# How to find that two circles form a knot?

Suppose $f$ and $g$ are two embeddings of $S^1$ in $R^3$ or in $S^3$. How do I show whether they form a link or not?

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Well... it is a difficult problem! :) You can try to evaluate some linking invariants, which may tell you there two circles are linked, like the linking number (wikipedia will tell you about it) and others, but in general pretty much everything can fail. –  Mariano Suárez-Alvarez Mar 28 '11 at 5:21
Do you have any further information about f and g? –  Bey Mar 28 '11 at 5:47
@Mariano: there are computable complete linking invariants. See Zare's response. –  Ryan Budney Mar 30 '11 at 15:51

I think the common interpretation of your question is to determine whether you can pull the components apart with an ambient isotopy. This is a harder problem than you might expect, but it is doable. The key is that being able to pull the knots apart is equivalent to whether there is a topological sphere in the complement in $S^3$ which is not contractible. (A really large sphere containing everything is contractible in $S^3$, but not $\mathbb{R}^3$.) Normal surface theory lets us check for interesting $S^2$s algorithmically.

You can triangulate the complement of the link (already not a trivial operation) and get a finite-dimensional space of normal surfaces. Then you can construct a polytope such that if there is any incompressible $S^2$, there is one which is a vertex of the polytope. So, you find all of the vertices and check them.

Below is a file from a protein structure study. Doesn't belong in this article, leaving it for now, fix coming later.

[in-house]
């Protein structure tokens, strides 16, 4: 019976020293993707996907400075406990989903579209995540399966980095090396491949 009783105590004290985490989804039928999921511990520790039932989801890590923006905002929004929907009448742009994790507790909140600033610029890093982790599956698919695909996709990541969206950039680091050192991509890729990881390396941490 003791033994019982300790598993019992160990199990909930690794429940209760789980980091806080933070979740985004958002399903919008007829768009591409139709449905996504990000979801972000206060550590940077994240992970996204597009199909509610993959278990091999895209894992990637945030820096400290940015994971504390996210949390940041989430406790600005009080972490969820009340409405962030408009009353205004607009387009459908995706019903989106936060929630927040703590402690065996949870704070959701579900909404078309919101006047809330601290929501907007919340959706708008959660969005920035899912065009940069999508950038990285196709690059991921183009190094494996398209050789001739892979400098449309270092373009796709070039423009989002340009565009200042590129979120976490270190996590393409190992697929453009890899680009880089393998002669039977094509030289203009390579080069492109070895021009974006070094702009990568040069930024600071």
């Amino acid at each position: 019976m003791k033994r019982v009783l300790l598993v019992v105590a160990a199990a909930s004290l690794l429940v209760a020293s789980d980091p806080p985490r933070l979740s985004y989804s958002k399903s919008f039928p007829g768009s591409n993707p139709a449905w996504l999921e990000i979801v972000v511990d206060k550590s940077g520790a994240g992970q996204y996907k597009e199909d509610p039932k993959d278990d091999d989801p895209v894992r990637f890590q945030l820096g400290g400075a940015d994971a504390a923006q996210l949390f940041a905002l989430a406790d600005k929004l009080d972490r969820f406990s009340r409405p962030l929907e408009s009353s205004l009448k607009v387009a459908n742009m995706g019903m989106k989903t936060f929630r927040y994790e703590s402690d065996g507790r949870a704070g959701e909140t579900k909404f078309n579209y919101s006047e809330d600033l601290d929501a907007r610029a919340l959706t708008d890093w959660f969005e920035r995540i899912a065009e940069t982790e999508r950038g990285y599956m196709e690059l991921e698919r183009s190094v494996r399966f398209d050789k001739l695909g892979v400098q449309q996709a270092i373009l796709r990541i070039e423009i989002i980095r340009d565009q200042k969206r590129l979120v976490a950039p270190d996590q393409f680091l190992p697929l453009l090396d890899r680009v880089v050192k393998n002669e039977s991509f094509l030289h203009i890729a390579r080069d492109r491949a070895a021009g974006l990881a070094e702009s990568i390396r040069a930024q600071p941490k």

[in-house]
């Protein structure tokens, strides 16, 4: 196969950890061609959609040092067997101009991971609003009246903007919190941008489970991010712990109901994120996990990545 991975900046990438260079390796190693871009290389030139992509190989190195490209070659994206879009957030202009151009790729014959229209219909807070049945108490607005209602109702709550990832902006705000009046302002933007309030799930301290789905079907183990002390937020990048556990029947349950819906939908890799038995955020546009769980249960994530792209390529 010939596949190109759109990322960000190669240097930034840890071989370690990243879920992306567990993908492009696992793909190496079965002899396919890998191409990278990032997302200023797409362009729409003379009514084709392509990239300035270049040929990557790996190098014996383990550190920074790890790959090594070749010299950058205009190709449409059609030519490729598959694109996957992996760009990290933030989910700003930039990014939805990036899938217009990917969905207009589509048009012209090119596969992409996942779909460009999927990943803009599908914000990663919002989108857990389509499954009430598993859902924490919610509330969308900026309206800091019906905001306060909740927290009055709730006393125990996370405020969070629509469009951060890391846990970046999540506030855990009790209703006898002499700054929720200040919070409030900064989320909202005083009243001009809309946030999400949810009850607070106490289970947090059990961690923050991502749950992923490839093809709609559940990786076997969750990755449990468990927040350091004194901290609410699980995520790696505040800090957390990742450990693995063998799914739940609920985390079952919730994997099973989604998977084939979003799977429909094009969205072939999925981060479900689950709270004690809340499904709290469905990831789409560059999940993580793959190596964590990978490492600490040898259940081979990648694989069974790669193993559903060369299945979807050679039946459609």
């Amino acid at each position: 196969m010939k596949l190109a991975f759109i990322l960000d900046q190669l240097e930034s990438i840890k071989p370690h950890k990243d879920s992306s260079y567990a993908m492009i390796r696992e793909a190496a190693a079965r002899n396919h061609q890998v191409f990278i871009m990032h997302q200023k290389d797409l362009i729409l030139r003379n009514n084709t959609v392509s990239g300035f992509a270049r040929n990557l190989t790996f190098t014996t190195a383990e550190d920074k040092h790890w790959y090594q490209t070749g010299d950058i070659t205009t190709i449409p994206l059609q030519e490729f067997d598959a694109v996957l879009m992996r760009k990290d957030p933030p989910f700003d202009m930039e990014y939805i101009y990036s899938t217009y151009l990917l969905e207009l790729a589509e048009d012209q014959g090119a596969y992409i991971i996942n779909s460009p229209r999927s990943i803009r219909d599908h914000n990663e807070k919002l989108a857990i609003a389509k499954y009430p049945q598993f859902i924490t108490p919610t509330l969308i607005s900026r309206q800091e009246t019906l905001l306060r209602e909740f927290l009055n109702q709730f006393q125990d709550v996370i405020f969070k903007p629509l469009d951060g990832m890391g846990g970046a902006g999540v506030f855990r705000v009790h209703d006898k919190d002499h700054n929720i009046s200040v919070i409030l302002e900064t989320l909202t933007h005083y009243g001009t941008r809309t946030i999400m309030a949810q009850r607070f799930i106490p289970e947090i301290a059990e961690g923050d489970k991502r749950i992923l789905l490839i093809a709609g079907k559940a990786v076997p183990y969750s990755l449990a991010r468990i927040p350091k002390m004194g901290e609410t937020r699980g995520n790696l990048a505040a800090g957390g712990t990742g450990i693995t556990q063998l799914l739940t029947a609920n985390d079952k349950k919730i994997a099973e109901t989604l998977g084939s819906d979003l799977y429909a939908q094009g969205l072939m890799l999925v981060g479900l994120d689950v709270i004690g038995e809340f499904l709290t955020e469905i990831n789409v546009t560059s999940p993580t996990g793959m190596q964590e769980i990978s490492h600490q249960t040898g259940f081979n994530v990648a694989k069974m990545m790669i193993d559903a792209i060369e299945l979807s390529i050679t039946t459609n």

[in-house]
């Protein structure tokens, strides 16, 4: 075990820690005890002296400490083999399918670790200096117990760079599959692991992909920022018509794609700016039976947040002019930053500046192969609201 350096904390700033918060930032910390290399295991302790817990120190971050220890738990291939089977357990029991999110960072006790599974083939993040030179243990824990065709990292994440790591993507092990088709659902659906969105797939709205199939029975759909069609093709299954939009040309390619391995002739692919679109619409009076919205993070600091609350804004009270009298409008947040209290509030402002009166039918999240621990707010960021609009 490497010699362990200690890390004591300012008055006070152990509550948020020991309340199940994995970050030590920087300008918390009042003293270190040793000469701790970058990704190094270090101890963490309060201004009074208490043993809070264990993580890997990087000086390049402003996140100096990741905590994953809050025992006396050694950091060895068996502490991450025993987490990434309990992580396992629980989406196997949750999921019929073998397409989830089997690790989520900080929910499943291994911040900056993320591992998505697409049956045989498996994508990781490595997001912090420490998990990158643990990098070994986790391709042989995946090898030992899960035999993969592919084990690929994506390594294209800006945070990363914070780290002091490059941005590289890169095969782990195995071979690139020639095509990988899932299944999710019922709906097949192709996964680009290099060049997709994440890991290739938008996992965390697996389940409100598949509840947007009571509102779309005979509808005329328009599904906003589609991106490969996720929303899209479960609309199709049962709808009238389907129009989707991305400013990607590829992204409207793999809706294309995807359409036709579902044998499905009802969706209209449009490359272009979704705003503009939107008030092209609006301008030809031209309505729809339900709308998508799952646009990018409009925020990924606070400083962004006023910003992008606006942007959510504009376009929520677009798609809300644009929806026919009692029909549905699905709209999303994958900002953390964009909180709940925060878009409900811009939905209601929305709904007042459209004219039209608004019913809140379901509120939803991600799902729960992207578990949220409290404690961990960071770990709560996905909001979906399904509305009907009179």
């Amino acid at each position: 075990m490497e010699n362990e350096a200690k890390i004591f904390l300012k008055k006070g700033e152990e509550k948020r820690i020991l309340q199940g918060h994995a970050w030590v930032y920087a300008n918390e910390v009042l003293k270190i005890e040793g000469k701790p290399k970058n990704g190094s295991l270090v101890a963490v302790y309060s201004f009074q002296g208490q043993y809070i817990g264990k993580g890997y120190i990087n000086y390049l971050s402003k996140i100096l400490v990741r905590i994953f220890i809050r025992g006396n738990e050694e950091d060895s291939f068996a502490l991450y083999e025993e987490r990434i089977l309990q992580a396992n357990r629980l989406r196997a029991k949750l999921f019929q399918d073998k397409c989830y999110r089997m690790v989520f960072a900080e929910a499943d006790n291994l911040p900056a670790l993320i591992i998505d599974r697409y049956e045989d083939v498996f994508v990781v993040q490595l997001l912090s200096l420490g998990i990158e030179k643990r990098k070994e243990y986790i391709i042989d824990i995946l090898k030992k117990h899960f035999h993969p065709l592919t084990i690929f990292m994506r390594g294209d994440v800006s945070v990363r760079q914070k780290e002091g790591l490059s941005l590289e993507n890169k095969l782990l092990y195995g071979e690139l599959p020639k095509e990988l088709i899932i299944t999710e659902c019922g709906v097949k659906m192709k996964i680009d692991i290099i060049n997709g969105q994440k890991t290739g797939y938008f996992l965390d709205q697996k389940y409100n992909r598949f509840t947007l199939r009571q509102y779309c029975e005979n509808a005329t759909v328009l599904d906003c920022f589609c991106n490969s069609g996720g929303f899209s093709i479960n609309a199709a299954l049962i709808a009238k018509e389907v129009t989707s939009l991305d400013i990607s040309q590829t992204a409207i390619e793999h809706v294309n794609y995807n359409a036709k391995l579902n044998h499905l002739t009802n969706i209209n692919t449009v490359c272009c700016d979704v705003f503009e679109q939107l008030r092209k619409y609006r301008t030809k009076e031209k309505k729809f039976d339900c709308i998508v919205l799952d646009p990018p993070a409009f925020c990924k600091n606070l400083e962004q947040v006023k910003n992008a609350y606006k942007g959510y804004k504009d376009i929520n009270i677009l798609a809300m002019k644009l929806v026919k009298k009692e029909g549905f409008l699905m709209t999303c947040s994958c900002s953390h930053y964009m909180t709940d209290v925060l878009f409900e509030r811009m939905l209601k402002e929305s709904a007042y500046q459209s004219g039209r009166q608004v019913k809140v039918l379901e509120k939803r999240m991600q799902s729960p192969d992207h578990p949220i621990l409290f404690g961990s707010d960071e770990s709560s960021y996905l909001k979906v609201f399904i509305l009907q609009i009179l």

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Gauss's linking integral will give the linking number: $$N = \frac{1}{4\pi}\int\int \frac{\vec{f}(\sigma)-\vec{g}(\tau)}{|\vec{f}(\sigma)-\vec{g}(\tau)|^3}\cdot \left(\frac{d\vec{f}}{d\sigma}\times \frac{d\vec{g}}{d\tau}\right)\;d\sigma\;d\tau$$

Per comment by Alon Amit, the linking number can be zero for maps that can't be teased apart such as the Whitehead link, but if it's nonzero, they definitely can't be separated. (And by the way, even an "unlink" is a "link" so I'm not certain this is what you're looking for.)

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The Whitehead Link has linking number 0, but I'd be hard pressed to say that its components "don't link together", since you obviously can't move them apart. It's indeed unclear what the OP means by "forms a link or not". –  Alon Amit Mar 28 '11 at 8:39
@Alon; Thanks I'll edit accordingly. –  Carl Brannen Mar 28 '11 at 8:41